For the second year in a row, the Red Wings’ mathematical playoff chances are done by mid-March. And for the second year in a row, the Red Wings’ ‘MLB’ line is willing them to wins in Mid-March. Picking up four of six points in the past week, including a thrilling shootout win against Tampa Bay on Sunday, the team has been carried by the top-line. This late season surge from the big three has almost felt like déjà vu.
Of course, the Red Wings closed out the 2018-19 season with eight wins in the final 11 games. The trio of Dylan Larkin, Anthony Mantha and Tyler Bertuzzi combined for an absurd 18 goals and 40 points in those 11 games.
To the dismay of some, last season’s offensive explosion was a bit of a backfire.
The additional 16 points came at the expense of the draft lottery, vaulting them to the fourth highest odds (as opposed to in the top-3 where they spent the majority of last season). This time around however, with the top odds already locked up, there won’t be repercussions.
Not that a few percentage points should diminish the dominant performances put on by the MLB line. Not many things have gone right in Detroit, but this top-line has been one of them.
Sunday’s unprecedented win against Tampa Bay embodied their unflappable chemistry, something that has eluded the rest of the roster. The three figured in the scoring of all four regulation goals, with Robby Fabbri being the lone member of another line to score. They brought it all: from Larkin’s greasy score from the net mouth to more finesse plays like Bertuzzi and Mantha’s 2-on-1 passing sequence for the then 4-2 lead.
Basically: they’re good. It doesn’t take rocket science to figure that out. But how good? Who’s most responsible for their success?
On the season as a whole, they’ve played only 315 minutes together at even strength, in large part due to Mantha missing 30 games with injury. During the majority of Mantha’s mid-season absence, Larkin and Bertuzzi stuck together. In 506 minutes with Larkin and Bertuzzi on the ice but without Mantha, they are posting a 49.79 corsi for percentage and a 47.19 expected goals share. Add Mantha to their line and those numbers improve to (granted, with about 200 less minutes of sample size) a 53.18 CF% and 52.42 xGF%.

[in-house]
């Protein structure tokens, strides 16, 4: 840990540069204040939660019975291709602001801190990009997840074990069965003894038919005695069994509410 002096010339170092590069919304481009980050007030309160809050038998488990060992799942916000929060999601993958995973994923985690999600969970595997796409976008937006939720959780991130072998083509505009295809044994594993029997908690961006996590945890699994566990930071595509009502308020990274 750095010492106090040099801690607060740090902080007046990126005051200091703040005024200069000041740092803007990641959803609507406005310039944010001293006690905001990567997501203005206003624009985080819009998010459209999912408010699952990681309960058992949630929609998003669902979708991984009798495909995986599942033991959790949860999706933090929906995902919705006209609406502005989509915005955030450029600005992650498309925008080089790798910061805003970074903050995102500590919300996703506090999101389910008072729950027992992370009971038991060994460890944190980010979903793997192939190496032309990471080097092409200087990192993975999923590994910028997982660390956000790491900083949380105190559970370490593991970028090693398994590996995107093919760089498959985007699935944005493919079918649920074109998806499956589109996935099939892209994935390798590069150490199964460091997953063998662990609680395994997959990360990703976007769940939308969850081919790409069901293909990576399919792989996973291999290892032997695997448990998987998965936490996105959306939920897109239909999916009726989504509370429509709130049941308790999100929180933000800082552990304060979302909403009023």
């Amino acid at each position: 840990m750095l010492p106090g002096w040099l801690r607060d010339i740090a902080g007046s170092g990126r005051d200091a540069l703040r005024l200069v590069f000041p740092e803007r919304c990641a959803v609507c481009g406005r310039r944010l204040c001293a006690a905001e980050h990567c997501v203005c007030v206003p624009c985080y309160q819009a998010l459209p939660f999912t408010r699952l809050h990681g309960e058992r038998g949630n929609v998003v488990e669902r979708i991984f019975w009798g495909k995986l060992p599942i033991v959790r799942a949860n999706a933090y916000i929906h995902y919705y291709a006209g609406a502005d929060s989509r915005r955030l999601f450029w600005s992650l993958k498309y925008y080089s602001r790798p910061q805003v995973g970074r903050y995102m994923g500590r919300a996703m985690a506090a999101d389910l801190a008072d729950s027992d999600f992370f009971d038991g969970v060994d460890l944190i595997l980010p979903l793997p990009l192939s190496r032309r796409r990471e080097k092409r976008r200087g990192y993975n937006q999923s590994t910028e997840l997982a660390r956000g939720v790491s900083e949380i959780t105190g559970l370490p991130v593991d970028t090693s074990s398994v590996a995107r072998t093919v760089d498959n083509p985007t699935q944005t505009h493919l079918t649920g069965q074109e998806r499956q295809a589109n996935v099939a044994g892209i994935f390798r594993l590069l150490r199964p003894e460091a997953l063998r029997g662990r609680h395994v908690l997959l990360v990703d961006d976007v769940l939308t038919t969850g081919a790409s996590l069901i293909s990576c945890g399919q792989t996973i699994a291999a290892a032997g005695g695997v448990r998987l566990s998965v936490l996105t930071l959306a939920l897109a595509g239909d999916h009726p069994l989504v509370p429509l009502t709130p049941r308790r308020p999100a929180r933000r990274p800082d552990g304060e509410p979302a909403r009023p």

To visualize it in a clearer fashion (all numbers from 5-on-5):
Now, obviously, Mantha is the superior player to the likes of Fabbri or Filip Zadina (who mainly replaced him on the top-line), but the numbers are not as pretty when Bertuzzi is missing. In 151 minutes of Larkin and Mantha on the ice without Bertuzzi, the two are posting a 54.70 CF% and 58.80 xGF%.
The other remaining combination, Mantha and Bertuzzi without Larkin, has only seen 26 minutes of ice time this season.
Mantha could be proving to be the driving force behind the line’s success. After all, he’s been arguably Detroit’s best player when healthy. Evolving Hockey’s GAR (goals above replacement), which is a cumulative one tell all stat that represents a player’s total worth, has Mantha second among team skaters with 10 goals above replacement. Only Dylan Larkin ranks higher at 11.4, but remember it’s a cumulative statistic. Despite playing nearly 700 less minutes than Larkin, Mantha only trails by 1.4 GAR for the team lead.
So it’s no shocker Mantha also leads the team in points per 60 (2.81). When he’s playing, scoring picks back up. Since returning on Feb. 11 the Red Wings have played 14 games. In that time frame Larkin has registered 13 points and Bertuzzi 10.
So while draft lottery odds are not at stake this time, there are looming contract negotiations in play. Both Mantha and Bertuzzi are in line for big raises this Summer, and their impressive play down the stretch only helps their cause. Steve Yzerman will have his hands full with eight other restricted free agents pending, but the Mantha and Bertuzzi talks will be the priority.
Both the aforementioned two are 25 years old, which makes length of term something to keep an eye on. Short term deals would take either one to unrestricted free agency, which is obviously not ideal. Both would presumably be seeking a contract in the 4-7 year range. As the aging curve in the NHL continues to shrink, Yzerman will have to manage these negotiations carefully. Should arbitration bud in, a one year deal would carry both Mantha and Bertuzzi into a final RFA year.
Based on the previously mentioned findings, Mantha does seem like the stronger bet to land in the six or seven year range. No matter how you look at it, he’s been the engine of that line. Or, at the very least, much more so than Bertuzzi.
Ultimately, as key pieces to the Red Wings’ core, locking up Mantha and Bertuzzi for the foreseeable future is the only logical answer. That has always been the case. The extra counting stats to point to, though, could complicate things in the coming months, for better or worse.